Certain types of UV radiation can produce an injury to the surface and mucous membrane (conjunctiva) of the eye called "arc eye," "welders' eye" or "arc flash." These names are common names for "conjunctivitis" - an inflammation of the mucous membrane of the front of the eye. The symptoms include:


    • pain - ranging from a mild feeling of pressure in the eyes to intense pain in severe instances
    • tearing and reddening of the eye and membranes around the eye
    • sensation of "sand in the eye" or abnormal sensitivity to light
    • inability to look at light sources (photophobia)

    The amount of time required to cause these effects depends on several factors such as the intensity of the radiation, the distance from the welding arc, the angle at which the radiation enters the eye, and type of eye protection that the welder or bystander is using. However, exposure to just a few seconds of intense UV light can cause arc eye. These symptoms may not be felt until several hours after exposure.
    This is when you know you've got a problem, but it's already too late.

  23. #23

    Default Re: UV Glasses for Mc Gizmo UV lights

    Blocking UV with regular glass:

    This is super hit-and-miss. Some glass is effectively transparent to UV, some not. Most glass won't stop broad spectrum UV, but it can help.
    https://en.wikipedia.org/wiki/Ultraviolet
    Ordinary window glass passes about 90% of the light above 350 nm, but blocks over 90% of the light below 300 nm.[22][23][24]
    http://donklipstein.com/carbarc.html
    The UV content contains significant UV-B and some UV-C (shortwave UV) which is hazardous to skin and eyes. Ordinary glass stops these, but plenty of UV-A (longwave UV) gets through glass, and this may be hazardous to eyes at high intensities.
    So at 365nm, we cannot use regular window glass.

    http://www.curtain-and-divider.com/i...rtain-walls-2/
    Welding curtain walls generally cover larger areas where it is not feasible to use portable welding screens. These curtains are fabricated from Vinyl which will block the harmful UV rays from welding
    If it can stop broad spectrum UV from arc welding, it can stop 365nm.

    Since the light is non-collimated, this may or may not be enough. Not sure yet.

    I'm still thinking that arc welding goggles but NOT gas welding goggles would be the ticket.
    https://en.wikipedia.org/wiki/Welding_goggles
    Welding and cutting processes, including arc welding and cutting, as well as brazing produce intense ultraviolet (UV), infrared (IR) and visible light wavelengths. The UV and IR wavelengths cannot be seen and can produce eye injury without the victim realizing it immediately. Extremely dark filters of the proper sort are needed for the welder to be able to look at the intensely glowing metal being welded.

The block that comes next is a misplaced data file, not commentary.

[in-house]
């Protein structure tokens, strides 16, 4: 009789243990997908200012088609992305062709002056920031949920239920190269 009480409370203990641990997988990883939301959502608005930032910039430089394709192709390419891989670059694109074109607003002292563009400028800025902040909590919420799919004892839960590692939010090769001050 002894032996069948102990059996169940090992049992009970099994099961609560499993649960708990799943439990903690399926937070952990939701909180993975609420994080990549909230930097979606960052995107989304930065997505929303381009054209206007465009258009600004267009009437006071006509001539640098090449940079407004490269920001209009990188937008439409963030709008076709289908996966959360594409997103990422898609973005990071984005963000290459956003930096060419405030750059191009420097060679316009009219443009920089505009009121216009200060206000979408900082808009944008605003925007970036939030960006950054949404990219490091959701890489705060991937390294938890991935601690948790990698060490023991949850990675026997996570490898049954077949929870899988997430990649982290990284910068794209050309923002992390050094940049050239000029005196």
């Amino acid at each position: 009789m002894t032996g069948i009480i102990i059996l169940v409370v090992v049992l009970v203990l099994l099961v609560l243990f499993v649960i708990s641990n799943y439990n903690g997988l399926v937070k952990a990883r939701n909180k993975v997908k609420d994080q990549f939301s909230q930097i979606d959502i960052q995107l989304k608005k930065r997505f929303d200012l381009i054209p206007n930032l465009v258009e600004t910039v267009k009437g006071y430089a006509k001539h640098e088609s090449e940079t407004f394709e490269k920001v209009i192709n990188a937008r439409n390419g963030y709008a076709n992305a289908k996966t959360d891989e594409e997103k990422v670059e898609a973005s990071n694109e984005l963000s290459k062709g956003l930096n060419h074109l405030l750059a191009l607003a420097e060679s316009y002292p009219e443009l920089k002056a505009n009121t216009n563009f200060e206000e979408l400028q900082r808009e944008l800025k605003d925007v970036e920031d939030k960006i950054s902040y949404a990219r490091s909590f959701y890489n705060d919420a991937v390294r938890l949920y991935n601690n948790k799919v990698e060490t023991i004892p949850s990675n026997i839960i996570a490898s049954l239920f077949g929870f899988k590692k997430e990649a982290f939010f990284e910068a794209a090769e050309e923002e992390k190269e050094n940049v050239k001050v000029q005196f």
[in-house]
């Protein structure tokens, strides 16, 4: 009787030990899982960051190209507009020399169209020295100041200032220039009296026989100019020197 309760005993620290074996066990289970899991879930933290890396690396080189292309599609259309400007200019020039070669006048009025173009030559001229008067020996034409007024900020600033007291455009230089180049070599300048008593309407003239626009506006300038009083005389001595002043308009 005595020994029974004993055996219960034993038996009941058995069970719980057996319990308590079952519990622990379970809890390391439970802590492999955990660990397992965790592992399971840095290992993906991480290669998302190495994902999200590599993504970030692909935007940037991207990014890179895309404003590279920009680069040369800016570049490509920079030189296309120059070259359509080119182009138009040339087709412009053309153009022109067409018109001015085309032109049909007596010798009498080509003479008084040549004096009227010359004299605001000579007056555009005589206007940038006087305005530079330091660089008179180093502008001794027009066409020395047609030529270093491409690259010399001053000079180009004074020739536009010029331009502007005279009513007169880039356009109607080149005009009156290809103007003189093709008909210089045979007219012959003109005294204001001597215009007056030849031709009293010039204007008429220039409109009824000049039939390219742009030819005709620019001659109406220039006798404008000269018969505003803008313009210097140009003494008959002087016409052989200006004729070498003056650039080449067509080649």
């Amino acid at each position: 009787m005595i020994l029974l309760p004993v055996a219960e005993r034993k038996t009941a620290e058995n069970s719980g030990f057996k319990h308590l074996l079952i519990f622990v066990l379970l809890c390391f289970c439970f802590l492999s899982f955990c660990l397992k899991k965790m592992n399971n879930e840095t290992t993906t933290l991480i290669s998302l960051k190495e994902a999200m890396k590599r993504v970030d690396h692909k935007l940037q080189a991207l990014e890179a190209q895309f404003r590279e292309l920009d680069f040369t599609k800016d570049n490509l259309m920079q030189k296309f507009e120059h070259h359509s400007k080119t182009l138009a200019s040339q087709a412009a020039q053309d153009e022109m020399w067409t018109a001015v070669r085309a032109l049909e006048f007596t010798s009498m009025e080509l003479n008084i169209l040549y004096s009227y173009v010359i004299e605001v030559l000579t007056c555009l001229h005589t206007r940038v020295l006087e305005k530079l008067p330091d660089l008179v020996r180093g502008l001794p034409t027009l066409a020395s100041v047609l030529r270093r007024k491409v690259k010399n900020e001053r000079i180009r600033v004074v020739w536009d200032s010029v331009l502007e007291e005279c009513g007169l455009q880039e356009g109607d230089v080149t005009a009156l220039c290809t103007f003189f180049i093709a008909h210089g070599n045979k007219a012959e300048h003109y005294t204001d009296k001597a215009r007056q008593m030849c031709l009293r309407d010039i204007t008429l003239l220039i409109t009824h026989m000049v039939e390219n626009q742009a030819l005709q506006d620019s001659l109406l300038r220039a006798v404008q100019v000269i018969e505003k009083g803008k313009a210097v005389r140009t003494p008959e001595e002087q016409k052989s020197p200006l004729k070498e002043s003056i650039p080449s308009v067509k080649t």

Auto dim eye gear will likely not trip with a UV light as it's looking for the arc striking. It won't "turn on," most likely.
    A filter suitable for gas welding, for instance, should not be used for arc welding. Face masks which are self dimming are available for arc welding, MIG, TIG and plasma cutting, and allow better vision before the arc is struck and after it is extinguished.[6]
    Still hunting high end laser eye glasses.
    Last edited by more_vampires; 09-29-2015 at 01:10 PM.

  24. #24
    Flashaholic* RedLED's Avatar
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    Default Re: UV Glasses for Mc Gizmo UV lights

    Quote Originally Posted by more_vampires View Post
    Appreciate the kind words, RL.

    To clarify the clarification

    The laser eye shields aren't cut-and-dry 365nm and no other frequency. Noir has a great many charts and charts and charts showing the RANGE of wavelengths blocked and what ranges are transmitted through the eye shield. To go with the example, there is no "365nm eye shield."

    https://en.wikipedia.org/wiki/Laser_safety
    Wavelength range Pathological effect
    180–315 nm (UV-B, UV-C) photokeratitis (inflammation of the cornea, equivalent to sunburn)
    315–400 nm (UV-A) photochemical cataract (clouding of the eye lens)
    400–780 nm (visible) photochemical damage to the retina, retinal burn
    780–1400 nm (near-IR) cataract, retinal burn
    1.4–3.0μm (IR) aqueous flare (protein in the aqueous humour), cataract, corneal burn
    3.0 μm–1 mm corneal burn
    --------------------

    -------------------


    Whew! There's a mountain of this stuff to sift through. Really looks extremely easy to pick the wrong eye shields, waste a couple hundred bucks and have a false sense of protection.

    I spent a few minutes hunting for 365nm glasses, I flipped through about 50 spec sheets. Haven't found one I'd call suitable yet.